Law relating to Banking and Negotiable Instruments
Master of Laws
Year / Semester: 
1st Year

Banking system occupies an important place in a nation’s economy. It is indispensable in a modern society. It plays a pivotal role in the economic development of a country and forms the core of the money market in a country. Banking industry in India has traversed a long path to assume its present stature. A spirit of cooperation and partnership between the IT and banking industries will result in a strong and modern financial system comparable to the best in the world. The aim of this course is to provide in-depth knowledge of the banking system and banking law in India and also recent trends of banking system in India.
Modern financial and economic system is based upon the transferability of negotiable instruments. No commercial activity can be done without it. The doctrine of negotiation posses three essential qualities – transferability, bona fide intension and must contain right of action. The proposed course provided comprehensive knowledge of negotiable instruments and mode of their transfer and to equip student with in-depth knowledge of law relating to negotiable instrument.


Block– I: Law Relating to Banking Companies in India

1.1 Objects, Reasons and Application

1.1.1 Statement of Objects and Reasons

1.1.2 Application of other laws not barred

1.1.3 Power to suspend operation to Act

1.1.4 Forms of business in which banking companies may engage

1.1.5 Prohibition of Trading

1.2 Organizational Structure in the Banking System

1.2.1 Board of directors to include persons with professional or other experience

1.2.2 Requirement as to minimum paid-up capital and reserves

1.2.3 Restriction on nature of subsidiary companies

1.3 Power of the Reserve Bank

1.3.1. Power of Reserve Bank to control advances by banking companies

1.3.2 Licensing of banking companies

1.3.3 Submission of returns

1.3.4 A. Production of documents of confidential nature

1.4 Control of the Reserve Bank

1.4.1 Power of the Reserve Bank to give Directions

1.4.2 Control over Management

1.4.3. Acquisition of the undertakings of Banking Companies in certain cases

1.4.4. Suspension of Business and Winding up of Banking Companies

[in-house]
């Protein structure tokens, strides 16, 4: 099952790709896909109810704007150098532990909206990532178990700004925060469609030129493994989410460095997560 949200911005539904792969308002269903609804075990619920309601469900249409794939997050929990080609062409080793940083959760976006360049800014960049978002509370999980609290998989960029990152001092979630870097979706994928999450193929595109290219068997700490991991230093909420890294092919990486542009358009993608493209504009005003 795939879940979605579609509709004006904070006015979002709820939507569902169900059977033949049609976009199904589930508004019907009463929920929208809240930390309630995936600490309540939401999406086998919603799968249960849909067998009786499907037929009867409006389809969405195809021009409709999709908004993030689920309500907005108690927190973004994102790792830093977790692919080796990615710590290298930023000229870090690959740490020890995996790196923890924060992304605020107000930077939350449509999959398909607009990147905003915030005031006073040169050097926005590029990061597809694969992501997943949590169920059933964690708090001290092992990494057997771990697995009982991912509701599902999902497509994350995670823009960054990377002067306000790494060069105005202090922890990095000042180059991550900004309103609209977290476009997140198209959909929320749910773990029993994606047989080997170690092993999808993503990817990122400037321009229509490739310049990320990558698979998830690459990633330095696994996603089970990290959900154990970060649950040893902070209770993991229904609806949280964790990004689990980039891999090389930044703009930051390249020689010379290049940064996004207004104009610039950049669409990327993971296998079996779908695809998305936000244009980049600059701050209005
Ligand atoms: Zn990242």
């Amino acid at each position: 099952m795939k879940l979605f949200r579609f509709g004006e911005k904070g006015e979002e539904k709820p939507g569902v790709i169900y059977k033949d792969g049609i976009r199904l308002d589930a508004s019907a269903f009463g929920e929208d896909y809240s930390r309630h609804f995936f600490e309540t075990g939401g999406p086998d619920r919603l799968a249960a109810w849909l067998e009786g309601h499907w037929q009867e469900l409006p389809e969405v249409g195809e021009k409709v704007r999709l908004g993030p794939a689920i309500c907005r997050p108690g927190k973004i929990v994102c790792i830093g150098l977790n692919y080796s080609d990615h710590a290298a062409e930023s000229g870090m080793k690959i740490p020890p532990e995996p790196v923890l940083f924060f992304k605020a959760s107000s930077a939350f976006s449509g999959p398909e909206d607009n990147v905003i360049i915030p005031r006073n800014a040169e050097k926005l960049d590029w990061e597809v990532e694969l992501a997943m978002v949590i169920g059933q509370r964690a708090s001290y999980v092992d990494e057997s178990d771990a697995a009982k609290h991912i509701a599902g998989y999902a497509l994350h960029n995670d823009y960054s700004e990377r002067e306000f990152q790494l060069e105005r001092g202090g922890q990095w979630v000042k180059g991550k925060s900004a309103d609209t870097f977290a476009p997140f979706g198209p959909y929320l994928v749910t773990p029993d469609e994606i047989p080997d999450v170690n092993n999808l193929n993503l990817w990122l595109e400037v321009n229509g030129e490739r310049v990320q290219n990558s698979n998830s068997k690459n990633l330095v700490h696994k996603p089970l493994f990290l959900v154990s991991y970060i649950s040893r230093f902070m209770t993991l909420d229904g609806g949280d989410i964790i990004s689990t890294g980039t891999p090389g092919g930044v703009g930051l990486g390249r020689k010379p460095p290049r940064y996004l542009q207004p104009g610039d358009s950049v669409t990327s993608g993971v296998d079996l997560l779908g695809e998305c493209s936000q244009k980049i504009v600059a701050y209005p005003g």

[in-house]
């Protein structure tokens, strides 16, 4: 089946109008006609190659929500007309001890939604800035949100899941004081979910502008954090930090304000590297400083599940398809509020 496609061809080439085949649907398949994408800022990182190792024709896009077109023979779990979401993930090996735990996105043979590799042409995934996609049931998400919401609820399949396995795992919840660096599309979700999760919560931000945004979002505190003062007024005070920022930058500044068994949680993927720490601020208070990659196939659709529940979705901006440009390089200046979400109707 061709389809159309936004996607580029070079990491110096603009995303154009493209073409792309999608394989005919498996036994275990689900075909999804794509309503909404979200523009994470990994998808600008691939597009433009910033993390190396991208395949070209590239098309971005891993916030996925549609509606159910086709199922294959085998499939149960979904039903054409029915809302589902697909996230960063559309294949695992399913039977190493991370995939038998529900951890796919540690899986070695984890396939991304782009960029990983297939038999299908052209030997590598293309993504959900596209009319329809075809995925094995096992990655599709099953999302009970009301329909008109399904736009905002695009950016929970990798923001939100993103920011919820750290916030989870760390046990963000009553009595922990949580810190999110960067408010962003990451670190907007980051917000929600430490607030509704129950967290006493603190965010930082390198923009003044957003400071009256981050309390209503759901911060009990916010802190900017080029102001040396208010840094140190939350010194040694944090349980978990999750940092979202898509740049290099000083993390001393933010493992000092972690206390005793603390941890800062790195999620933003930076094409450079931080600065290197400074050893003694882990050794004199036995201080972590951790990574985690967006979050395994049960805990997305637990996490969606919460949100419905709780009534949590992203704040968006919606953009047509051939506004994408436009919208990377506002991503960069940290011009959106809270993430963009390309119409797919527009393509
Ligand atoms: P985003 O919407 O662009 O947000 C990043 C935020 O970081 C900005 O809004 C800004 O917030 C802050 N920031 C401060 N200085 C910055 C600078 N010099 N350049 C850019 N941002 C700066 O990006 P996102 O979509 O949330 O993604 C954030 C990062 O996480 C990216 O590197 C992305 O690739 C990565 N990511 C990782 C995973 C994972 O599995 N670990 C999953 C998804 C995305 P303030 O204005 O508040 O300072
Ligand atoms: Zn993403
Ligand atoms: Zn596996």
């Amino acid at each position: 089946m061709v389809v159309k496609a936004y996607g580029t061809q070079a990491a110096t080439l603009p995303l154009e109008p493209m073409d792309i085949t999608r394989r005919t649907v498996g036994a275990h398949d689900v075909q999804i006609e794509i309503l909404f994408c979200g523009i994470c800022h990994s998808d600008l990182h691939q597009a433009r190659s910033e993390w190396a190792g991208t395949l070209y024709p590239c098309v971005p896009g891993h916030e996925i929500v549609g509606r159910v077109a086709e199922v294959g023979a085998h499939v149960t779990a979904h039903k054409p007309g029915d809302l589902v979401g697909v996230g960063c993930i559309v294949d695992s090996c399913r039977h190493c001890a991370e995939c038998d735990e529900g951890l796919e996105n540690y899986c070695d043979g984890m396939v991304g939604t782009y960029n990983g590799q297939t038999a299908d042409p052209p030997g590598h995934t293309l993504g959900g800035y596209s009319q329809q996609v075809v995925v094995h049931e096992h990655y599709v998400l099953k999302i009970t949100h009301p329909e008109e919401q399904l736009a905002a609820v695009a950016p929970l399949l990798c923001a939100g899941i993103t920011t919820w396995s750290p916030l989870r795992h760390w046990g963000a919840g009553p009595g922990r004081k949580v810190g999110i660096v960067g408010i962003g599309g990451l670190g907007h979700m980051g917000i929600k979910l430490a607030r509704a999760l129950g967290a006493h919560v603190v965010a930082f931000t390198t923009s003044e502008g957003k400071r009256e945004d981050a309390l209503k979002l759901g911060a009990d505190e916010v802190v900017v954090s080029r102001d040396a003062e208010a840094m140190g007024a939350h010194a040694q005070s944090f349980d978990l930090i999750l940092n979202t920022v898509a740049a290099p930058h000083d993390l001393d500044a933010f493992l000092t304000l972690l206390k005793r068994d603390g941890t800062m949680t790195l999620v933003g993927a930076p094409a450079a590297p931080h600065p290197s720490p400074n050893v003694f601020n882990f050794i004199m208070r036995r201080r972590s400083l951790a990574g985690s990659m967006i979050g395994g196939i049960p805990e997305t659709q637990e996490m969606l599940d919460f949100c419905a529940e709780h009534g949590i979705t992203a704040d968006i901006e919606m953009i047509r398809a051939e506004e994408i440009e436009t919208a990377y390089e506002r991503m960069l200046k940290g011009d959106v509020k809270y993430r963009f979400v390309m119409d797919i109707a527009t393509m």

Block – II: The Central bank

2.1. Incorporation, Capital, Management & Business

2.1.1 Establishment & Incorporation of Reserve Bank

2.1.2 Composition of Central Boards & Local Boards

2.1.3. Disqualification & Removal

2.1.4. Business which the Bank may transact

2.2. Central Bank Functions

2.2.1. Validity of loan or advance not to be questioned

2.2.2. Central Bank Functions

2.2.3. Collection & Furnishing of Information’s

2.2.4. Provisions relating to non-banking institutions

2.3. Registration

2.3.1. Requirement of Registration & net owned fund

2.3.2. Maintenance of percentage of assets

2.3.3. Reserve fund

2.3.4. Power of Bank to determine policy & issue directions

2.4. Powers of Central Bank

2.4.1. Power of Bank to prohibit acceptance of deposit & alienation of assets

2.4.2. Power of Bank to file winding up petition

2.4.3. Prohibition of acceptance of Deposits by unincorporated bodies

2.4.4. Power of the Central Board to make regulations

2.4.5 Penalties

Block– III: Reforms and Recent Trends of banking System in India

3.1. Recent Development of Banking System in India

3.1.1. Control of Reserve Bank of India

3.1.1. Loan Mela

3.1.3. Working of Reserve Bank of India

3.1.4. Rate of Interest

3.2 Bank Customers & Banking Services

3.2.1. Matter of Definition

3.2.2. Characterizing the Banker – Customer Relationship

3.3 Banking Contracts

3.3.1. Identifying the Customer

3.3.2. Validity of a Banking Contract Authority & Capacity

3.3.3. The Bank’s Mandate

3.4 Regulating Banking Contracts

3.4.1. The Common Law

3.4.2. UCTA

3.4.3. The Unfair Terms in Consumer Contracts Directives

3.4.4. The Banking Code & Banking Ombudsman

3.4.5. The Bank is Depository the Account

Block –IV: Law Relating to Negotiable Instruments

4.1 Promissory Note

4.1.1. Promise to pay on demand creates promissory note

4.1.2. When a document is a promissory note

4.1.3. When a document is not a promissory note.

4.2 Consideration – presumption

4.2.1. Burden is on the defendant

4.2.2. Presumption is Rebutiable

4.2.3. Unstamped promote is admissible.

4.3 Holder in Due course

4.3.1. Holder is due course and holder for collection (difference)

4.3.2. Holder is due course

4.3.3 Cheque-Holder is due course – proof of

4.4 Pronote bond and suits

4.4.1. Pronote and bond (distinction)

4.4.2. Suits.

4.4.3. Miscellaneous Provision

4.4.3. a) Section 131

4.4.3. b) Section 138

Suggested Readings: 
  1. Basu, A. Review of Current Banking Theory and Practise (1998) Mac millan
  2. L.C. Goyle, The Law of Banking and Bankers (1995) Eastern
  3. M.L. Tannan, Tannan's Banking Law and Practice in India (1997) India Law House, New Delhi, 2 volumes
  4. K.C. Shekhar, Banking Theory and Practice (1998) UBS Publisher Distributors Ltd. New Delhi.
  5. K. Subrahmanyan, Banking Reforms in India (1997) Tata Maigraw Hill, New Delhi.
  6. Subodh Markandeya and Chitra Markandeye, Law Relating to Foreign Trade in India
  7. M.A. Mir, The Law Relating to Bank Guarantee in India (1992), Metropolitan Book, New Delhi.
  8. Mitra, The Law Relating to Bankers' Letters of Credit and Allied Laws, (1998) University Book Agency, Allahabad.
  9. R.K. Talwar, Report of Working Group on Customer Service in Banks
  10. Janakiraman Committee Report on Securities Operation of Banks and Financial Institution (1993)
  11. Narasimham Committee report on the Financial System (1991)- Second Report (1999)
  12. [email protected] Law, Dr. R.B. Jaisal, Central law Publication.(Hindi)

NOTE: The minimum number of marks required to pass the examination i.e. previous as well as final, shall be 50% in each written paper/dissertation.